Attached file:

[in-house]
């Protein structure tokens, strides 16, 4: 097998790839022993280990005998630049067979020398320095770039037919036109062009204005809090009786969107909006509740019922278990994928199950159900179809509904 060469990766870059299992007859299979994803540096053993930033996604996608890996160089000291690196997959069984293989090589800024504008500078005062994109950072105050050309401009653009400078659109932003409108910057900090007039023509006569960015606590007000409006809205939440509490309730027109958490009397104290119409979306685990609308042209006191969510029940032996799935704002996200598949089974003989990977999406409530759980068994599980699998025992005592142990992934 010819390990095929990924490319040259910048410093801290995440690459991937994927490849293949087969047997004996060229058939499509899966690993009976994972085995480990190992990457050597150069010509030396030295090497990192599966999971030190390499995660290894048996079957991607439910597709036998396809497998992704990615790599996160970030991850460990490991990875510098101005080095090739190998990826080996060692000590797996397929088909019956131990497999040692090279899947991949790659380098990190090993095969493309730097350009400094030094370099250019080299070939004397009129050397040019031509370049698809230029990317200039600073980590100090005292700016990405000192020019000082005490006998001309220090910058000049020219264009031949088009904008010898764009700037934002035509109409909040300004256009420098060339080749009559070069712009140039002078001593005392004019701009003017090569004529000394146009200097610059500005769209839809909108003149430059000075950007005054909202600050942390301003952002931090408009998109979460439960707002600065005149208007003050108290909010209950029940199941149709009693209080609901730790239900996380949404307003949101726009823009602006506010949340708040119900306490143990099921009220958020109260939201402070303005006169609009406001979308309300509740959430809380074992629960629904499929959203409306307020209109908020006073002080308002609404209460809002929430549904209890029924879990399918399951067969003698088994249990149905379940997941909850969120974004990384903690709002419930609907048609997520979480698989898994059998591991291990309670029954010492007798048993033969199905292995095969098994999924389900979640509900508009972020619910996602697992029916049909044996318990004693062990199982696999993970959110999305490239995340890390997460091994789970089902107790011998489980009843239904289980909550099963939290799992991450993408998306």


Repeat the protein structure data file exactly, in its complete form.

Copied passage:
[in-house]
């Protein structure tokens, strides 16, 4: 097998790839022993280990005998630049067979020398320095770039037919036109062009204005809090009786969107909006509740019922278990994928199950159900179809509904 060469990766870059299992007859299979994803540096053993930033996604996608890996160089000291690196997959069984293989090589800024504008500078005062994109950072105050050309401009653009400078659109932003409108910057900090007039023509006569960015606590007000409006809205939440509490309730027109958490009397104290119409979306685990609308042209006191969510029940032996799935704002996200598949089974003989990977999406409530759980068994599980699998025992005592142990992934 010819390990095929990924490319040259910048410093801290995440690459991937994927490849293949087969047997004996060229058939499509899966690993009976994972085995480990190992990457050597150069010509030396030295090497990192599966999971030190390499995660290894048996079957991607439910597709036998396809497998992704990615790599996160970030991850460990490991990875510098101005080095090739190998990826080996060692000590797996397929088909019956131990497999040692090279899947991949790659380098990190090993095969493309730097350009400094030094370099250019080299070939004397009129050397040019031509370049698809230029990317200039600073980590100090005292700016990405000192020019000082005490006998001309220090910058000049020219264009031949088009904008010898764009700037934002035509109409909040300004256009420098060339080749009559070069712009140039002078001593005392004019701009003017090569004529000394146009200097610059500005769209839809909108003149430059000075950007005054909202600050942390301003952002931090408009998109979460439960707002600065005149208007003050108290909010209950029940199941149709009693209080609901730790239900996380949404307003949101726009823009602006506010949340708040119900306490143990099921009220958020109260939201402070303005006169609009406001979308309300509740959430809380074992629960629904499929959203409306307020209109908020006073002080308002609404209460809002929430549904209890029924879990399918399951067969003698088994249990149905379940997941909850969120974004990384903690709002419930609907048609997520979480698989898994059998591991291990309670029954010492007798048993033969199905292995095969098994999924389900979640509900508009972020619910996602697992029916049909044996318990004693062990199982696999993970959110999305490239995340890390997460091994789970089902107790011998489980009843239904289980909550099963939290799992991450993408998306």